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This eBook from the Gutenberg Project consists of approximately 335 pages of information about Jeanne D'Arc.
everywhere; while in the meantime Jeanne, partially healed of her wound (on May 9th she rode out in a maillet, a light coat of chain-mail), after a few days’ rest in the joyful city which she had saved with all its treasures, set out on her return to Chinon.  She found the King at Loches, another of the strong places on the Loire where there was room for a Court, and means of defence for a siege should such be necessary, as is the case with so many of these wonderful castles upon the great French river.  Hot with eagerness to follow up her first great success and accomplish her mission, Jeanne’s object was to march on at once with the young Prince, with or without his immense retinue, to Rheims where he should be crowned and anointed King as she had promised.  Her instinctive sense of the necessities of the position, if we use that language—­more justly, her boundless faith in the orders which she believed had been give her from Heaven, to accomplish this great act without delay, urged her on.  She was straitened, if we may quote the most divine of words, till it should be accomplished.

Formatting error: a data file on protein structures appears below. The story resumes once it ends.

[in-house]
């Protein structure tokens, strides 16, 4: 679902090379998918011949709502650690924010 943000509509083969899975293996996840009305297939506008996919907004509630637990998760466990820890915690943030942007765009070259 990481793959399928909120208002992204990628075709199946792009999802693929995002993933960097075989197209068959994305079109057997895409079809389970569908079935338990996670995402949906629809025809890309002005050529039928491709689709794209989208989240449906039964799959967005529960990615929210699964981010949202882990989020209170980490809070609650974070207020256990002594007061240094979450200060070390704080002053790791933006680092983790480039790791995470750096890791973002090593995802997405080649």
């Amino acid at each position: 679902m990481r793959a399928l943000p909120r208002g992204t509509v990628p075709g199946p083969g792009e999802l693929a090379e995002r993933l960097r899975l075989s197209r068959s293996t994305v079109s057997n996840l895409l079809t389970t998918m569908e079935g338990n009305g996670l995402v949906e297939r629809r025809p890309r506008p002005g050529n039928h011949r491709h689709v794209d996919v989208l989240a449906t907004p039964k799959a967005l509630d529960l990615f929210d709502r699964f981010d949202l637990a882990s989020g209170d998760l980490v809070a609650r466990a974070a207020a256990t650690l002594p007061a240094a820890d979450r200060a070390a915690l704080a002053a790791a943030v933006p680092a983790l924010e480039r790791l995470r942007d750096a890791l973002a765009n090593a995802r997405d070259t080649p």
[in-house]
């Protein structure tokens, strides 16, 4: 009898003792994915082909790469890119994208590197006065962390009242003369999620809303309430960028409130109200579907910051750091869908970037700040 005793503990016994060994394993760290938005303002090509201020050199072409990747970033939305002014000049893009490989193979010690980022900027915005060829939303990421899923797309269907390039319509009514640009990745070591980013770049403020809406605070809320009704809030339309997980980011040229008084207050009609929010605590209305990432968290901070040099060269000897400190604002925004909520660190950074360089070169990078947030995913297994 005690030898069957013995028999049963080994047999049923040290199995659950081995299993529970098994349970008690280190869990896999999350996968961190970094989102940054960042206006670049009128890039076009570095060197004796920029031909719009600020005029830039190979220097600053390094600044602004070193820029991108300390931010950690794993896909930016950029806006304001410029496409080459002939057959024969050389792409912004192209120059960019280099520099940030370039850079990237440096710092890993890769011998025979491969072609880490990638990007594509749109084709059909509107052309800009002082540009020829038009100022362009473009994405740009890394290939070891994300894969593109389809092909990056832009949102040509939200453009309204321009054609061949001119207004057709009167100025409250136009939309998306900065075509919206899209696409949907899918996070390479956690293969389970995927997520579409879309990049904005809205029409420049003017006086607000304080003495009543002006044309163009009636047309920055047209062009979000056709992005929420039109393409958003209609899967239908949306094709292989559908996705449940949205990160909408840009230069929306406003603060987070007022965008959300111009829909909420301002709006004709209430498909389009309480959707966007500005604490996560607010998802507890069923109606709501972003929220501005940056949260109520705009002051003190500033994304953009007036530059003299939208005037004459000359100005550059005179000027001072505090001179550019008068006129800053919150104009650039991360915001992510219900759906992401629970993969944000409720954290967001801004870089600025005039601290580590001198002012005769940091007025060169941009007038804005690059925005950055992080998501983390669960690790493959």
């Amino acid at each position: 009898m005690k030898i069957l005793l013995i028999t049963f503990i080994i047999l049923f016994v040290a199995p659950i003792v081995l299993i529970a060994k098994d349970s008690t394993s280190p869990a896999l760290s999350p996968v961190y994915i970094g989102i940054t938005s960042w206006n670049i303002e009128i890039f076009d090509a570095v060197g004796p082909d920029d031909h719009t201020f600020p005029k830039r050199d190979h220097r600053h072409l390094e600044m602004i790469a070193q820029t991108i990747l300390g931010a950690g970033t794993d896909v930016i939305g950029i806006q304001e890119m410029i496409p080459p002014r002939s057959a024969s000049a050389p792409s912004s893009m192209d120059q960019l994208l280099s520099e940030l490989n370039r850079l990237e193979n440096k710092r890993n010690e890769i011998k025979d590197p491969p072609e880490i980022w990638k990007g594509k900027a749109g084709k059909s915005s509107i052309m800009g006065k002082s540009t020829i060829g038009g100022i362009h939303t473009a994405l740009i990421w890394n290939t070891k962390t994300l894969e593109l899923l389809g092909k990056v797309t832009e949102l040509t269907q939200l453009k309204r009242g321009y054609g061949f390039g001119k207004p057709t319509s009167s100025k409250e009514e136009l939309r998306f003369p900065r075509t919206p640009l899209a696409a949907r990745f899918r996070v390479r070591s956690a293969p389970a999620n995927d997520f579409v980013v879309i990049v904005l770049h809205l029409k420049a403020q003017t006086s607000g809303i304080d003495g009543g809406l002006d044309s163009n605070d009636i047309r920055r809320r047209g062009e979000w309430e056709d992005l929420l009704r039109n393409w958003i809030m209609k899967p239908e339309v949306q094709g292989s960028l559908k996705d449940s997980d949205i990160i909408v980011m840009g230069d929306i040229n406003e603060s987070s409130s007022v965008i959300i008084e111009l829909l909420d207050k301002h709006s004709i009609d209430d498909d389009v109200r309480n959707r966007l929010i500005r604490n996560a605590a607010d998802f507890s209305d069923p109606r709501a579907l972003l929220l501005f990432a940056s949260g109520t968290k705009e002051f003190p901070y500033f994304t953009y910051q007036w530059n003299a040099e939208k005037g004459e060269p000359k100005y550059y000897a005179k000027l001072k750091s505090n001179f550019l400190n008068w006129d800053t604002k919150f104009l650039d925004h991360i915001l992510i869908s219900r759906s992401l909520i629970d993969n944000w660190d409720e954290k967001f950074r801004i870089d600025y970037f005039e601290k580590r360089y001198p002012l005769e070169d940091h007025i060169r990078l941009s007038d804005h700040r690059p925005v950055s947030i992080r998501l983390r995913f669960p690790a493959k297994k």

But the Maid, flushed with victory, with the shouts of Orleans still ringing in her ears, the applause of her fellow-soldiers, the sound of the triumphant bells, was plunged all at once into the indolence, the intrigues, the busy nothingness of the Court, in which whispering favourites surrounded a foolish young prince, beguiling him into foolish amusements, alarming him with coward fears.  Wise men and buffoons alike dragged him down into that paltry abyss, the one always counselling caution, the other inventing amusements.  “Let us eat and drink for to-morrow we die.”  Was it worth while to lose everything that was enjoyable in the present moment, to subject a young sovereign to toils and excitement, and probable loss, for the uncertain advantage of a vain ceremony, when he might be enjoying himself safely and at his ease, throughout the summer months, on the cheerful banks of the Loire?  On the other hand, the Chancellor, the Chamberlains, the Church, all his graver advisers (with the exception of Gerson, the great theologian to whom has been ascribed the authorship of the Imitation of Christ, who is reported to have said, “If France deserts her, and she fails, she is none the less inspired”) shook their hands and advised that the way should be quite safe and free of danger before the King risked himself upon it.  It was thus that Jeanne was received when, newly alighted from her charger, her shoulder still but half healed, her eyes scarcely clear of the dust and smoke, she found herself once more in the ante-chamber, wasting the days, waiting in vain behind closed doors, tormented by the lutes and madrigals, the light women and lighter men, useless and contemptible, of a foolish Court.  The Maid, in all the energy and impulse of a success which had proved all her claims, had also a premonition that her own time was short, if not a direct intimation, as some believe, to that effect:  and mingled her remonstrances and appeals with the cry of warning:  “I shall only last a year:  take the good of me as long as it is possible.”

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